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Clip ‘em — Write ‘em
by Charles W. Sasser

"There was an eerie sense of wondering what was fact and what was fiction," my editor wrote when she received the first of my new action-adventure series about the War on Terror. "How do you do it?"

The answer was simple: I use "clip files." As a full-time freelance writer for nearly 24 years, I go through newspapers and magazines every day scissoring out what interests me or what may interest me at some point. I then file according to subject matter. The cabinets in my office are jammed with file folders tabbed with at least twenty different headings such as "Terror," "Space," "Politics," "Crime," "Adventure."

I depend upon my clip files to supply me with little known quotes, accounts of forgotten incidents, anecdotes, and in general a better understanding of my subject whenever I write for magazines or book publication. Not only for nonfiction either. The best novels and short stories, I’ve discovered, are based on fact and seeded with actual events.

In the year 2000, the U.S. destroyer USS Cole was bombed by terrorists in the port of Aden, Yemen, killing seventeen American sailors. I used that, as well as world politics and actual military operations surrounding it, to launch my fictional account of a U.S. Army Delta Force detachment sent on a mission into Afghanistan to rescue U.S. hostages seized by al-Qaeda from the ship. (Detachment Delta: Punitive Strike, Avon, 2002). I pulled clip file folders "Afghanistan," "Terror," and "Islam" to work into my copy that extra taste of reality that made my editor exclaim about how she wondered what was fact and what was fiction.

At the beginning of each of the Detachment Delta novels is this note: "I hope to continue the merging of fact and fiction to create stories that may very well reflect the REAL stories behind counter-terrorist operations by the United States."

There is one other major way clip files have proved invaluable. When my editor at Pocket Books asked me to write a history of the all-black 761st Tank Battalion of World War II, I immediately started a file. I researched in my own library, which is as large as those of smaller high schools, among my already-existing clip files, and on the Internet. Soon, I built a thick "Tank" file from which I extracted lists of books and other helpful sources, along with the names and possible contact points of survivors of the hard-fighting outfit. Thanks to my clips, I now have a toehold on the project and a number of people to locate and interview.

I began clipping newspapers and magazines years ago while writing hundreds of crime stories for the true detective magazines after I quit my real job. Ghoulish as it may sound, I scanned the local dailies for new murders. I started a file on each one and maintained it beginning with when the crime was committed until the perps were caught, convicted and sentenced. Only then was I able to write and publish the story. The process sometimes took up to five years or more. I have one extremely thick file on a sensational case that occurred in 1981 and is only now being resolved; I keep it in anticipation of writing a true crime book.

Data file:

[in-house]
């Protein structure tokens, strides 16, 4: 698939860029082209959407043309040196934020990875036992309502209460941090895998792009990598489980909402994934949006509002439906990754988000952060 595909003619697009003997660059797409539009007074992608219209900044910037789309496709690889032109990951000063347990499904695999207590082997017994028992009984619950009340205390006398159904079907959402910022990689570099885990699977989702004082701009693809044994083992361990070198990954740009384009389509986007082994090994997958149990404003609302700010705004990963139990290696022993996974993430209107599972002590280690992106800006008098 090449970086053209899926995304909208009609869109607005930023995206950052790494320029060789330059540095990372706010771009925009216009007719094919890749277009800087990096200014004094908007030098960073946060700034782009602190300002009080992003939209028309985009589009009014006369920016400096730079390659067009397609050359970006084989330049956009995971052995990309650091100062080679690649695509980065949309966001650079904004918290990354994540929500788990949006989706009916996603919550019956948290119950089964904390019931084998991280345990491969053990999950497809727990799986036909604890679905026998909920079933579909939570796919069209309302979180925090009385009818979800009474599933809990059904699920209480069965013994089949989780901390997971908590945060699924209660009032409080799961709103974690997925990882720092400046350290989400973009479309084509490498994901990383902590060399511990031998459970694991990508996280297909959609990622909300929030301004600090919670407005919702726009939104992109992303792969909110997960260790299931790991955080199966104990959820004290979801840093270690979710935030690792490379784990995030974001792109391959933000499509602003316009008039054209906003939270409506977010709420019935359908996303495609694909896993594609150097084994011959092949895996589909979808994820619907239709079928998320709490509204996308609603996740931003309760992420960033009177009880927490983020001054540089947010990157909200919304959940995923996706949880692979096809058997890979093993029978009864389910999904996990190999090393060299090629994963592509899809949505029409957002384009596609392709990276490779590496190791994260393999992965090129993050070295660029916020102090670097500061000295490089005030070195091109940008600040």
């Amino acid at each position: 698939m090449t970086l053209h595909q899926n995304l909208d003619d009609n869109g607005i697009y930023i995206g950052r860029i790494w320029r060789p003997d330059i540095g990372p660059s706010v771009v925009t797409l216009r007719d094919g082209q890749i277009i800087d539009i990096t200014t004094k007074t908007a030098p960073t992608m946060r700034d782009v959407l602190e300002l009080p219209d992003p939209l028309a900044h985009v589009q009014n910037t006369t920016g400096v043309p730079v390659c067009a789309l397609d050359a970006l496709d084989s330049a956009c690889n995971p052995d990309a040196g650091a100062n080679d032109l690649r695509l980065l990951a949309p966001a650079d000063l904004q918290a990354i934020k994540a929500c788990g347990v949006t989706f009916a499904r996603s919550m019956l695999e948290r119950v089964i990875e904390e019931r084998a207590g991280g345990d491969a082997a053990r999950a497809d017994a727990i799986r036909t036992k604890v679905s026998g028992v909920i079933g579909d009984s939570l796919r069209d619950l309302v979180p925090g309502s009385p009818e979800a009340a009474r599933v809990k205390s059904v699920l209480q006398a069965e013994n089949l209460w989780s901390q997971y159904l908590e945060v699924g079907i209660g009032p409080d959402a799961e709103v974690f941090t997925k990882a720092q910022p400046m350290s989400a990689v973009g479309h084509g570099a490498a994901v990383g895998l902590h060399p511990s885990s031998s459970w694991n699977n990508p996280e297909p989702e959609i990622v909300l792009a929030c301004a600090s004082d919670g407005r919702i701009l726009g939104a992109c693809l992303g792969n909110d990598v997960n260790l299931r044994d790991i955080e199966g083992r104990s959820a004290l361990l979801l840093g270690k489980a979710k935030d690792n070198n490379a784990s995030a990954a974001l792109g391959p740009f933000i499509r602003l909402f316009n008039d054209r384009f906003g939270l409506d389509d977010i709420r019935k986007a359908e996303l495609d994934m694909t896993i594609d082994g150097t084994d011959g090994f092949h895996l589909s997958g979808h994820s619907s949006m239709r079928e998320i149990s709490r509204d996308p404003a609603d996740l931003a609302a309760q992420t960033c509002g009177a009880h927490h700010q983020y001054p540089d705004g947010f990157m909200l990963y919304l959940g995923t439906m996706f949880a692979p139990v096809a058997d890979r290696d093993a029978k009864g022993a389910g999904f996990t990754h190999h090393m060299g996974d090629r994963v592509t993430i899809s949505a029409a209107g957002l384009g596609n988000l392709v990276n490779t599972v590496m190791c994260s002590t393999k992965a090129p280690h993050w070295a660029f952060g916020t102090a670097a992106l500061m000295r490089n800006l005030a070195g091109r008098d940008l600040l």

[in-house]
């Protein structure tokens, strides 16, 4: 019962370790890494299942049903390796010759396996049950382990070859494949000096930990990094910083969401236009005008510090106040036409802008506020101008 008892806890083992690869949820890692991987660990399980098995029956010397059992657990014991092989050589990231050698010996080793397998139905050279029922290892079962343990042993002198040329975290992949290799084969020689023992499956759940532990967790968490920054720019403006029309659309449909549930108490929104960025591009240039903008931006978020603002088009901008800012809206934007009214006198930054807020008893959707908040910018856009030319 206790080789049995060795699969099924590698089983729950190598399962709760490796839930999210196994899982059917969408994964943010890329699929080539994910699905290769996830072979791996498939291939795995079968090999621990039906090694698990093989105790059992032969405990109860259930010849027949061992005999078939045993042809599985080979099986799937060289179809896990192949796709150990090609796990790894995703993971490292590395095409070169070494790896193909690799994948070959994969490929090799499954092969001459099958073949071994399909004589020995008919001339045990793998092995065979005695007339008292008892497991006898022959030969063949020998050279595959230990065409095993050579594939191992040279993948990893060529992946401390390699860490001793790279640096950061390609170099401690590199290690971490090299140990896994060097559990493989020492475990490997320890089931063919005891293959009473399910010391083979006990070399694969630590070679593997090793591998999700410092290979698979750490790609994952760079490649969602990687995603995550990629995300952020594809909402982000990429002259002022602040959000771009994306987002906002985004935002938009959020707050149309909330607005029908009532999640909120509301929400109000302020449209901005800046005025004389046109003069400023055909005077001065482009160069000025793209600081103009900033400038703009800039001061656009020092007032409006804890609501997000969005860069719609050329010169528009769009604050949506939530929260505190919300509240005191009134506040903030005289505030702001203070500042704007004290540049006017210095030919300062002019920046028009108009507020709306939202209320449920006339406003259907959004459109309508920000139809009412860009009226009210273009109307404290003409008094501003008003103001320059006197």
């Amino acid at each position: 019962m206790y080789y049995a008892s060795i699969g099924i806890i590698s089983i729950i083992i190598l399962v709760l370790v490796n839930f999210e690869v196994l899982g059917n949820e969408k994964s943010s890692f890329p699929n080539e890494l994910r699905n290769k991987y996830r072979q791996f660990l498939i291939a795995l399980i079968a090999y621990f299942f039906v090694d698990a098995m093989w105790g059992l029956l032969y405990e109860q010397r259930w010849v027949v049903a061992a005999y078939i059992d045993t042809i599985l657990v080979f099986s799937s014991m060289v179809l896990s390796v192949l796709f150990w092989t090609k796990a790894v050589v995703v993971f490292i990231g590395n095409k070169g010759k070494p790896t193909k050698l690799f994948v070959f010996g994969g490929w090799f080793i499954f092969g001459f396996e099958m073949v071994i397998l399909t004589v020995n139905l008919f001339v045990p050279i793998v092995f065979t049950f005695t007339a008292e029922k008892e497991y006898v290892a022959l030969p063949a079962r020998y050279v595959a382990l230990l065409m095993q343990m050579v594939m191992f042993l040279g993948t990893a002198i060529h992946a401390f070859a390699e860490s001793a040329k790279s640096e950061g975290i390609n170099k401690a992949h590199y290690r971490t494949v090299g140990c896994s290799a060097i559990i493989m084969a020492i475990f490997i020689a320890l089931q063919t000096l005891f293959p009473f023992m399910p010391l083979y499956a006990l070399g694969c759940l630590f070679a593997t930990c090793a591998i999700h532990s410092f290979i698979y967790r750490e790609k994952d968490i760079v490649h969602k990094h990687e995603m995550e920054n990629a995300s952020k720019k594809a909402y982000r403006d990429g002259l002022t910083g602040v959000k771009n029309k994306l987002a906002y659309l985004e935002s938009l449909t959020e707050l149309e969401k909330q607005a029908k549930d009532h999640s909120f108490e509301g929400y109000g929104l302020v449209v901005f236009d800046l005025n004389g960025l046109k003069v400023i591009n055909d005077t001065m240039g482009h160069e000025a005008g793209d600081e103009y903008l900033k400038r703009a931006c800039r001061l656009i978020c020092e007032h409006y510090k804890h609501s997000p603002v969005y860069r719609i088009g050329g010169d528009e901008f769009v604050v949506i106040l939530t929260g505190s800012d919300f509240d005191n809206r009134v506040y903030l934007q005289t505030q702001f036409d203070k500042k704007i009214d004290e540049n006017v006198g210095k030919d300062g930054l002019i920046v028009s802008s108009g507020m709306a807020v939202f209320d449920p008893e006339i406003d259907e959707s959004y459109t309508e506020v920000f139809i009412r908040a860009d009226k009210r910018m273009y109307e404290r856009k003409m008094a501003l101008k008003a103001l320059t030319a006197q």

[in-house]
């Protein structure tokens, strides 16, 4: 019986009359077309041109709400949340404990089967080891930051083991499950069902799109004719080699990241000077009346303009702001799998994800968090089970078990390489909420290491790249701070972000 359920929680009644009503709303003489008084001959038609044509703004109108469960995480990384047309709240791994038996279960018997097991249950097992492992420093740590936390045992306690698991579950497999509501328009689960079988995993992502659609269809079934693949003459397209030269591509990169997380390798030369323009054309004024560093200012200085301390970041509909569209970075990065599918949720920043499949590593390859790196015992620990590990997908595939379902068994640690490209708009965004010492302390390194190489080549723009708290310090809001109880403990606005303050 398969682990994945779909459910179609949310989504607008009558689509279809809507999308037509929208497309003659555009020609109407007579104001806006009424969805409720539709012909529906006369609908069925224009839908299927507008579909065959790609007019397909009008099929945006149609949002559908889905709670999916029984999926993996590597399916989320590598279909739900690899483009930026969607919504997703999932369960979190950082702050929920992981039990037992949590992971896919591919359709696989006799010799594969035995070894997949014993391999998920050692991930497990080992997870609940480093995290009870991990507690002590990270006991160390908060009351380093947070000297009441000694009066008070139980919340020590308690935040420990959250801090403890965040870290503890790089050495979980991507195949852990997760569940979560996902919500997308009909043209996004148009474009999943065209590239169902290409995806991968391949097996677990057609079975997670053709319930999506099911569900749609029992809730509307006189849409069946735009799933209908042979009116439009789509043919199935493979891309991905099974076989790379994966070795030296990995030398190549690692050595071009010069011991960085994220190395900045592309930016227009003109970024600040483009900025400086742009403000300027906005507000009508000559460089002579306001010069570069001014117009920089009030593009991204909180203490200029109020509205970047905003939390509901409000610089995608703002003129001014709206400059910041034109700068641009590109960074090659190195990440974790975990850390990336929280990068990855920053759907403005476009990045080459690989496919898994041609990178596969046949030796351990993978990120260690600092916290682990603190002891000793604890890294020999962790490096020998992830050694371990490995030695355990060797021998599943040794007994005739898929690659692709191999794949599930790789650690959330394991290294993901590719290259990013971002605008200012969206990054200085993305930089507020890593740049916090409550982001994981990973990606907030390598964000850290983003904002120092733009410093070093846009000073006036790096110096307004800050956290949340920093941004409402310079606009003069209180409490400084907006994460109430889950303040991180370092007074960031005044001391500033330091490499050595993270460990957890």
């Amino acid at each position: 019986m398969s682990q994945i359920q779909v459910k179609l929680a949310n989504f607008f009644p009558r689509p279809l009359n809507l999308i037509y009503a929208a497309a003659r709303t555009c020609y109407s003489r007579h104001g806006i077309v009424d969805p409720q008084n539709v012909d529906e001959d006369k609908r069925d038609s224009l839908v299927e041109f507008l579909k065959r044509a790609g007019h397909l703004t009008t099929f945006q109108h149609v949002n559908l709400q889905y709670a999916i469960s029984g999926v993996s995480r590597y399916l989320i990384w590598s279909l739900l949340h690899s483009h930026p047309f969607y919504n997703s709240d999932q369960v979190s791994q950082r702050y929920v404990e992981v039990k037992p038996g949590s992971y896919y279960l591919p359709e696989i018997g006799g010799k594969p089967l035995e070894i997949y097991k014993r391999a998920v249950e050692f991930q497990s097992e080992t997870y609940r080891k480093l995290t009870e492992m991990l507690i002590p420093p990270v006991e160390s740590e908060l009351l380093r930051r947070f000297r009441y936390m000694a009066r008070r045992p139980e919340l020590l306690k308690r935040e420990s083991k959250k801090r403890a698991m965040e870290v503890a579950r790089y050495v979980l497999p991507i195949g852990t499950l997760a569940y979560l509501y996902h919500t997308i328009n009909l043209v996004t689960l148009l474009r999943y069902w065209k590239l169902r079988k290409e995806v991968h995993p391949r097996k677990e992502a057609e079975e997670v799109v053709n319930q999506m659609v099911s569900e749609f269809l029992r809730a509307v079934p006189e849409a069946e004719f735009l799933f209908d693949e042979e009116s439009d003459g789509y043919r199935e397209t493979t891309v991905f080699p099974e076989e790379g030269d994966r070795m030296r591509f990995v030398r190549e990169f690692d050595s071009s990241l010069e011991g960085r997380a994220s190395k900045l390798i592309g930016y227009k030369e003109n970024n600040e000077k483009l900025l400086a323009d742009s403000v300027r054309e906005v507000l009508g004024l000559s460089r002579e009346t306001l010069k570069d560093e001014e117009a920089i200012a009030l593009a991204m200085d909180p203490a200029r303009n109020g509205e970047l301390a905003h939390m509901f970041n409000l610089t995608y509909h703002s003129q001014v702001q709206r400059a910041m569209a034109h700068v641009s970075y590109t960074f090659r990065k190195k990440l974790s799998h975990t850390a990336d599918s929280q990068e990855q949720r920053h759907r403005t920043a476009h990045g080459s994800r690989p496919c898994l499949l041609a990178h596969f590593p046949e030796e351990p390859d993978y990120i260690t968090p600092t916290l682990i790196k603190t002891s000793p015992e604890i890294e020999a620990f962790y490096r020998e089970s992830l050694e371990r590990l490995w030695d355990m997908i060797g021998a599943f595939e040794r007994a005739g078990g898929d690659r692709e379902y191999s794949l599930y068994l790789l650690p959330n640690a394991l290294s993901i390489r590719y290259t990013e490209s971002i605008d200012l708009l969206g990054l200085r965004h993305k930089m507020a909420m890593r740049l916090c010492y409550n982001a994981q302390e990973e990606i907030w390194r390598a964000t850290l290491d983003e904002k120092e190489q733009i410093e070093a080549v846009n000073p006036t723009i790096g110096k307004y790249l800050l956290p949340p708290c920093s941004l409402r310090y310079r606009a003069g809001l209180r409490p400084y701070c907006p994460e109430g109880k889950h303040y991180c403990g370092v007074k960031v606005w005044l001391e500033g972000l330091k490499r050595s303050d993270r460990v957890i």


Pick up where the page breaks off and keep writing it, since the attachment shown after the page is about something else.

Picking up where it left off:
Gradually, I began keeping files on other topics that interested me. For example, when the phenomena we now call "political correctness" swept America, I opened a file that eventually grew into an entire cabinet full of materials. So far, that data has produced half-dozen magazine articles, a novel, Liberty City (America House, 2000) and a nonfiction book, Going Bonkers: The Wacky World of Cultural Madness (Paladin, 2003).

My clip files also helped generate at least two true crime books—Homicide! (Pocket Books, 1990), and At Large (St. Martin’s, 1998). By the time this is published, At Large and I will have been featured on the popular "America‘s Most Wanted" TV series. Clips from that will go into what else but my "Television" file.

Clip files supply materials to supplement research on books already underway; they provide further resources for research; I glean names, addresses and other vital statistics from them; finally, they actually give me ideas for new projects. My book Smoke Jumpers (Pocket Books, 1996) came about largely as a result of a magazine article I read about those brave and reckless souls who parachute into forest fires to put them out. I clipped and filed. The file grew and grew over the next two or three years until it DEMANDED release into a book and several magazine articles.

Many of the more than 2,500 magazine articles I have published over the years owe at least part of their existence, and much of their authenticity and soul, to my clip files. Clip ‘em — and write ‘em. Clip files are an important and permanent part of my library and office, to which I owe much of my success as a writer and author.

© Copyright 2003, Charles W. Sasser

Charles "Chuck" Sasser is author of more than 60 published books and thousands of magazine articles. Visit Chuck’s website, www.CharlesSasser.com

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